Probate

Roles In Probate and Is the 4 Year Rule Gone?

Know your roles.  They are key to deciphering your rights under contract and statute. A good example is found in the Texas Supreme Court’s recent decision in the Ferreira v. Butler case. Here is the background.  Norman divorced Linda.  He then married Patricia, who had children from a prior marriage.  Patricia died in 2006, leaving a will that left her entire estate to Norman. Norman never probated Patricia’s will.  He died in...

Guardianship: Abuse or Protection? Buzz Aldrin’s Dilemma

The rich and famous are not immune from guardianship, and neither are you. Take, for example, Buzz Aldrin. His guardianship case was in the news in 2018 not only because of his fame but also because of the unusual counteraction that he took:  he sued back. The contretemps started in a Florida court when two of Aldrin’s three children and his business manager filed a guardianship action against Aldrin.  Aldrin, age 88, responded...

I DON’T HAVE A WILL… SO WHAT? (PART 2)

Not long ago, I published Part 1 of this Article in which I discussed the State of Texas’s rules for how your property is divided if you die without a will. For many people, that division is far from what they want done with their own assets and possessions.  It also causes sticky joint management issues between children from prior relationships (or their parent/the ex-spouse), and current spouses.  That thought...

Time Marches On | Probate Starts Immediately After Death

  Seconds, minutes, hours, days, weeks, months, years. The moment of death marks the end of time for the decedent, and the beginning of time for his or her probate estate.  After death, sometimes things have to happen pretty quickly to preserve the estate or evidence. Here are just a few of the actions that can take place. At any time after death, the court can order an examination of documents in the...

Problem Solved – 85th Legislature Hits the Bullseye

It turns out that the Texas 85th Legislature was pretty creative with probate problem-solving. This should delight administrators and executors throughout our land. The first problem concerned that pesky law requiring a will to be probated within 4 years from the date of death. Some judges interpreted that to mean that the will had to be actually admitted to probate within the 4 year period – a process which required...

Ruling Tosses Common Probate Procedure

And then there were two. For years, Texas has had 3 basic types of probate for a decedent’s estate: independent administration, dependent administration, and muniment of title. The two administrations involve appointment of person or entity to serve as executor/administrator and then various required procedures. In contrast, a muniment of title requires only one hearing where the Will is admitted to probate, and no administration is opened.    A muniment of...

If You Ain’t Dead……

In case you were wondering – Texas doesn’t allow an antemortem probate.  That is a probate of a person’s will while that person is still living. There is a statute that specifically prohibits it – Estates Code 256.002 – which provides “ The probate of a will of a living person is void.”   There is a companion statute – Estates Code 301.001 – which provides “The administration of an estate...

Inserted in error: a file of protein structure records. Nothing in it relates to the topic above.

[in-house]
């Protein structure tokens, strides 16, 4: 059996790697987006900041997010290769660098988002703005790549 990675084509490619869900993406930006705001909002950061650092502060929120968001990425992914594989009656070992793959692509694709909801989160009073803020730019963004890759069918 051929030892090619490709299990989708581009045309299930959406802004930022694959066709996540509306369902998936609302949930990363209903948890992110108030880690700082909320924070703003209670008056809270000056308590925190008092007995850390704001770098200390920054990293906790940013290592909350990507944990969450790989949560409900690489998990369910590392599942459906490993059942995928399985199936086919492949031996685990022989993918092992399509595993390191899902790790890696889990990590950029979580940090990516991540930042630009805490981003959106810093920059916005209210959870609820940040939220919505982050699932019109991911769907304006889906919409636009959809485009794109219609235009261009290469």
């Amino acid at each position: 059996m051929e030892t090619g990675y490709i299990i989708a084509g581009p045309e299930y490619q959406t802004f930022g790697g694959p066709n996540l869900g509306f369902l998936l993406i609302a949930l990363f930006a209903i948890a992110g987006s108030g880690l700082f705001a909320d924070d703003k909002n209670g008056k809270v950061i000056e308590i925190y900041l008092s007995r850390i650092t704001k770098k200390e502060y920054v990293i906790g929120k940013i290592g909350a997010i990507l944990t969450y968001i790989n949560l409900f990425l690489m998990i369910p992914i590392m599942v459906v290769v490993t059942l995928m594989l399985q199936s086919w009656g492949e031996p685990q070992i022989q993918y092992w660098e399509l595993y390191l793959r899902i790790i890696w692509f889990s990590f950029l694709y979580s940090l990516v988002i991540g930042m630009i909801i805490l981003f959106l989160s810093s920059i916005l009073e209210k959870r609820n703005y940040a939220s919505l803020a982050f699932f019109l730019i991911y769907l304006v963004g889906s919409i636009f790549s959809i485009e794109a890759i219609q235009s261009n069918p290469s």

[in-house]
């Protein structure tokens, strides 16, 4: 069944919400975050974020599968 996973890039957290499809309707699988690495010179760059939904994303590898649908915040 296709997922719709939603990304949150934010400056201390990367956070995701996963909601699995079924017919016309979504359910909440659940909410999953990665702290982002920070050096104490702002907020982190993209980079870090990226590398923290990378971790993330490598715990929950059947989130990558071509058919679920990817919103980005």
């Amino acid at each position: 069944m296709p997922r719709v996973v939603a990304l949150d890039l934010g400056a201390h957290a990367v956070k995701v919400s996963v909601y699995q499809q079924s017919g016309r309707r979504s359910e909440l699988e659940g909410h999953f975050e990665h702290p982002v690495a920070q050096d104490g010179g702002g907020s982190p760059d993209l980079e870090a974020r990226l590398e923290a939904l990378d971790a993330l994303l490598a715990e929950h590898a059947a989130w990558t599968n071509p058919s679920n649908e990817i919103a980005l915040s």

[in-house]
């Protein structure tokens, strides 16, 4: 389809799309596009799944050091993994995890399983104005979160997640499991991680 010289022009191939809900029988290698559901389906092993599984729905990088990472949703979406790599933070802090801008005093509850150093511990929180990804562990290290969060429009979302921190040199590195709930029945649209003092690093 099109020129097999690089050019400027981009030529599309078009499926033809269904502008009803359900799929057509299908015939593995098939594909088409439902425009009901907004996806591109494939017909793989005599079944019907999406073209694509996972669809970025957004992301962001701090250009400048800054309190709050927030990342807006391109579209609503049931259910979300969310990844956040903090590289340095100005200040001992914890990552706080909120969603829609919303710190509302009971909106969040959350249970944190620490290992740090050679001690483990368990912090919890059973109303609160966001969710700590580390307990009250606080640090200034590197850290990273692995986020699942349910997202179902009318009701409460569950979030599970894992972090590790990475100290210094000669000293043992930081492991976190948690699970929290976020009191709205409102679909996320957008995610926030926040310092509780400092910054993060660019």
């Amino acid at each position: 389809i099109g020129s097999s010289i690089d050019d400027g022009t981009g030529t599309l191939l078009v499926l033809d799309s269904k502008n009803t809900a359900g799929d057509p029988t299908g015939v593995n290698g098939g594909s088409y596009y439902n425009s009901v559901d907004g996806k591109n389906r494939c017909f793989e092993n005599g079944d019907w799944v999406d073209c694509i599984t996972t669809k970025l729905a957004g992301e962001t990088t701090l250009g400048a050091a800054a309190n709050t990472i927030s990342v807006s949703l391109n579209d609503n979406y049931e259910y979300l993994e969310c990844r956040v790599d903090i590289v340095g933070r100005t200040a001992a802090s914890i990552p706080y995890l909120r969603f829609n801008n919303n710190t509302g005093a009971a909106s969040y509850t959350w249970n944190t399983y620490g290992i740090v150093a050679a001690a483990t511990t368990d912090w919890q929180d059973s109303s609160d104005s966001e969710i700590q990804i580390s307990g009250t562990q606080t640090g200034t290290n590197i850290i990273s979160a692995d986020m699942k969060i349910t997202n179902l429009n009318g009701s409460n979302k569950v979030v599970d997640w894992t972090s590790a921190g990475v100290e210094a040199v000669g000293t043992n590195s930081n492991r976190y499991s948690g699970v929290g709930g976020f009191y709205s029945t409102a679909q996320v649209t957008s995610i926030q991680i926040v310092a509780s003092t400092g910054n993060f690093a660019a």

The 4 Most Common Mistakes by an Executor for a Probate Estate

Serving as an executor for a probate estate can be tough. An executor has a duty to gather estate assets, settle estate debts, file the required tax returns, and distribute the remaining property to the beneficiaries per the Will.  Often that means wading through a lot of paperwork, dealing with family drama, and not receiving many kudos in return.   To add insult to injury, the executor is a fiduciary and...

Walking on the Wild Side of Probate

A Family Settlement Agreement (FSA) is the closest most Probate Lawyers will ever get to off-roading. An FSA is an agreement among Will beneficiaries to, basically, disregard the terms of the Will. They can toss out the named executor, change the amounts they receive, and determine how the expenses will be paid from the estate. They can even deprive the probate court of jurisdiction. Wow. Bet the decedent never saw that...

The Probate Wars

Although Estates Code Section 55.001 is only two sentences long, it has spawned hundreds of court cases and been cited in more than 70 appellate decisions. Entitled “Opposition in Probate Proceeding”, the section reads as follows: “A person interested in an estate may, at any time before the court decides an issue in a proceeding, file written opposition regarding the issue. The person is entitled to process for witnesses and...

A Plethora of Probate Problems

It would be nice if you could compel your father or mother, your grandmother or grandfather, or even your distant relatives, to do the littlest bit of planning and leave a Will. Just a simple little document that you could use to timely open a probate proceeding and transfer the house and the bank account. Failing that, it would be a bit more messy, but still somewhat nice, if when...

Thoughts of an Independent Executor in Texas

Day 1.  Hey, we will really miss you.  Just found out you named me as the independent executor of your estate!  What an honor.  Really. Day 3.  Your funeral was packed.  I had no idea you had so many step-kids.    Noticed they and your wife didn’t sit in the same pew with your kids and your ex-wife.  Everybody was very friendly towards me, though. Day 5.  Talked to the probate lawyer...
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